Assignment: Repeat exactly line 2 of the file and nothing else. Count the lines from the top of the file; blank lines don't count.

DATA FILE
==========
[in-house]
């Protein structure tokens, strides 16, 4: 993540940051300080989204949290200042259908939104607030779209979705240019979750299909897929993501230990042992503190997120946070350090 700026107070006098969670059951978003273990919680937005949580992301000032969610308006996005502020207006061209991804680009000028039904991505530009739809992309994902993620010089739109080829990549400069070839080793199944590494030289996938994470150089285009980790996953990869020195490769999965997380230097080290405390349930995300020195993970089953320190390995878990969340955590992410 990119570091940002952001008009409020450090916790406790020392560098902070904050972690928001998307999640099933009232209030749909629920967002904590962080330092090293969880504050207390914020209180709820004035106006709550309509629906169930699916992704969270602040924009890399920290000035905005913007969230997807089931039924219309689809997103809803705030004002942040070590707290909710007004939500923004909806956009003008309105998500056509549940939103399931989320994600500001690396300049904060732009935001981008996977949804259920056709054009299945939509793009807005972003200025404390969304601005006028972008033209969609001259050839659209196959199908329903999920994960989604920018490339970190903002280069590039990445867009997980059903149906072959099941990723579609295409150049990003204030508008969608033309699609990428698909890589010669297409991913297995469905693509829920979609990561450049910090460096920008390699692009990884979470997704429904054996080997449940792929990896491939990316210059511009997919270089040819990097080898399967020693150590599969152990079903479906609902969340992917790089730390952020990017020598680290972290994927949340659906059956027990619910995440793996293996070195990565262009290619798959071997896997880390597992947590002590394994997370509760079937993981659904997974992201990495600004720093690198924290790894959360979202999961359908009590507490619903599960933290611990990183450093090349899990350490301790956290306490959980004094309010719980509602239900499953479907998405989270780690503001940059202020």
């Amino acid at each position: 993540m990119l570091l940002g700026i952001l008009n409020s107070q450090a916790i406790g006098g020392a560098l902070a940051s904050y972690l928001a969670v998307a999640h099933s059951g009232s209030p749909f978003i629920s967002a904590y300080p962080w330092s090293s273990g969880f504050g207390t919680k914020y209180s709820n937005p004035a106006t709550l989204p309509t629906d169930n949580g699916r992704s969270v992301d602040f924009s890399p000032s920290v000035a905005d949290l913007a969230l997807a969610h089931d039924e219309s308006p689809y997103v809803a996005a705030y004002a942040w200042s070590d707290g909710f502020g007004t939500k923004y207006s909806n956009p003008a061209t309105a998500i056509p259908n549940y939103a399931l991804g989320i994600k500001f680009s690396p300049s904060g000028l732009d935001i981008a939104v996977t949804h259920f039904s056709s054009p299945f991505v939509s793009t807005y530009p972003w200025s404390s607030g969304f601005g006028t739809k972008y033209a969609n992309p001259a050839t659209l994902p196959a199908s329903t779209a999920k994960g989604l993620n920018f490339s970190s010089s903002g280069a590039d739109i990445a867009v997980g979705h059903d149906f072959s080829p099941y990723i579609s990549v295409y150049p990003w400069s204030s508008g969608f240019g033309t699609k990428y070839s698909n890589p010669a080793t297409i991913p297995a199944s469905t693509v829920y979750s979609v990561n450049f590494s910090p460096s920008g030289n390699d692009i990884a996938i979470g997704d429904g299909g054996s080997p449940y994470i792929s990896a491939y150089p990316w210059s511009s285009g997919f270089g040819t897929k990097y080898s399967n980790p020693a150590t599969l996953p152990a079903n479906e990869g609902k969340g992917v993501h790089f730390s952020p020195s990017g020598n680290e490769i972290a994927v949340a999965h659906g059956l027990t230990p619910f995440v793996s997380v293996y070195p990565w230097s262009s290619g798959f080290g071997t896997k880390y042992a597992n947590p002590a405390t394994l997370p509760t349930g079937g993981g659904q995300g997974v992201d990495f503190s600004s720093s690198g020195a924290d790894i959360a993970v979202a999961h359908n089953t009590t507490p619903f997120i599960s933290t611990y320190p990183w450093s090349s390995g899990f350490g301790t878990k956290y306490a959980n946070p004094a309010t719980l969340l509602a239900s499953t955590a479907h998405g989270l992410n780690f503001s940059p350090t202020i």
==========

């Protein structure tokens, strides 16, 4: 993540940051300080989204949290200042259908939104607030779209979705240019979750299909897929993501230990042992503190997120946070350090 700026107070006098969670059951978003273990919680937005949580992301000032969610308006996005502020207006061209991804680009000028039904991505530009739809992309994902993620010089739109080829990549400069070839080793199944590494030289996938994470150089285009980790996953990869020195490769999965997380230097080290405390349930995300020195993970089953320190390995878990969340955590992410 990119570091940002952001008009409020450090916790406790020392560098902070904050972690928001998307999640099933009232209030749909629920967002904590962080330092090293969880504050207390914020209180709820004035106006709550309509629906169930699916992704969270602040924009890399920290000035905005913007969230997807089931039924219309689809997103809803705030004002942040070590707290909710007004939500923004909806956009003008309105998500056509549940939103399931989320994600500001690396300049904060732009935001981008996977949804259920056709054009299945939509793009807005972003200025404390969304601005006028972008033209969609001259050839659209196959199908329903999920994960989604920018490339970190903002280069590039990445867009997980059903149906072959099941990723579609295409150049990003204030508008969608033309699609990428698909890589010669297409991913297995469905693509829920979609990561450049910090460096920008390699692009990884979470997704429904054996080997449940792929990896491939990316210059511009997919270089040819990097080898399967020693150590599969152990079903479906609902969340992917790089730390952020990017020598680290972290994927949340659906059956027990619910995440793996293996070195990565262009290619798959071997896997880390597992947590002590394994997370509760079937993981659904997974992201990495600004720093690198924290790894959360979202999961359908009590507490619903599960933290611990990183450093090349899990350490301790956290306490959980004094309010719980509602239900499953479907998405989270780690503001940059202020």